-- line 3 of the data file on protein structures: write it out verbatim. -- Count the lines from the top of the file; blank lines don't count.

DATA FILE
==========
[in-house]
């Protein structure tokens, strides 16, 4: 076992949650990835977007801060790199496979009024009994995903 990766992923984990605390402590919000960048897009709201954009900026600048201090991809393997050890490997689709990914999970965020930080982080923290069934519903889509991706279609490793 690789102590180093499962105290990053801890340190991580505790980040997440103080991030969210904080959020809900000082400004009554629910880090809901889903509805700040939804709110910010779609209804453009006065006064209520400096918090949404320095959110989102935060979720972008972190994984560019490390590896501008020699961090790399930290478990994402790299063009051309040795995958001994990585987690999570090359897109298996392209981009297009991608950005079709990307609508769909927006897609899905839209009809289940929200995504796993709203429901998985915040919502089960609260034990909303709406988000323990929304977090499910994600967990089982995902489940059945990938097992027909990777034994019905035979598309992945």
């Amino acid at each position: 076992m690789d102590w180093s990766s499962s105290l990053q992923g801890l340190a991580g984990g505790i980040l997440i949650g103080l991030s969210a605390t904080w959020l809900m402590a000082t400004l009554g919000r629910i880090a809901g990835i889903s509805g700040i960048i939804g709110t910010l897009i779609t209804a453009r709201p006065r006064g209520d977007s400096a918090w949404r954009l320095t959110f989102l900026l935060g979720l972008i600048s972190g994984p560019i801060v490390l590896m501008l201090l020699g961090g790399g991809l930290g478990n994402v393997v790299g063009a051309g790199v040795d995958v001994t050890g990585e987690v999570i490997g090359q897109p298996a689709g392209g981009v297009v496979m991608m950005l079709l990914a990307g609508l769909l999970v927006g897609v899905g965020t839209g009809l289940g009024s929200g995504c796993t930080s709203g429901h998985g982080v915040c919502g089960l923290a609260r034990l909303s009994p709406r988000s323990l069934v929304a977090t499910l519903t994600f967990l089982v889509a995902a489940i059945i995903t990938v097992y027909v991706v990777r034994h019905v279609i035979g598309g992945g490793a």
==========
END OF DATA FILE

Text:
């Amino acid at each position: 076992m690789d102590w180093s990766s499962s105290l990053q992923g801890l340190a991580g984990g505790i980040l997440i949650g103080l991030s969210a605390t904080w959020l809900m402590a000082t400004l009554g919000r629910i880090a809901g990835i889903s509805g700040i960048i939804g709110t910010l897009i779609t209804a453009r709201p006065r006064g209520d977007s400096a918090w949404r954009l320095t959110f989102l900026l935060g979720l972008i600048s972190g994984p560019i801060v490390l590896m501008l201090l020699g961090g790399g991809l930290g478990n994402v393997v790299g063009a051309g790199v040795d995958v001994t050890g990585e987690v999570i490997g090359q897109p298996a689709g392209g981009v297009v496979m991608m950005l079709l990914a990307g609508l769909l999970v927006g897609v899905g965020t839209g009809l289940g009024s929200g995504c796993t930080s709203g429901h998985g982080v915040c919502g089960l923290a609260r034990l909303s009994p709406r988000s323990l069934v929304a977090t499910l519903t994600f967990l089982v889509a995902a489940i059945i995903t990938v097992y027909v991706v990777r034994h019905v279609i035979g598309g992945g490793a």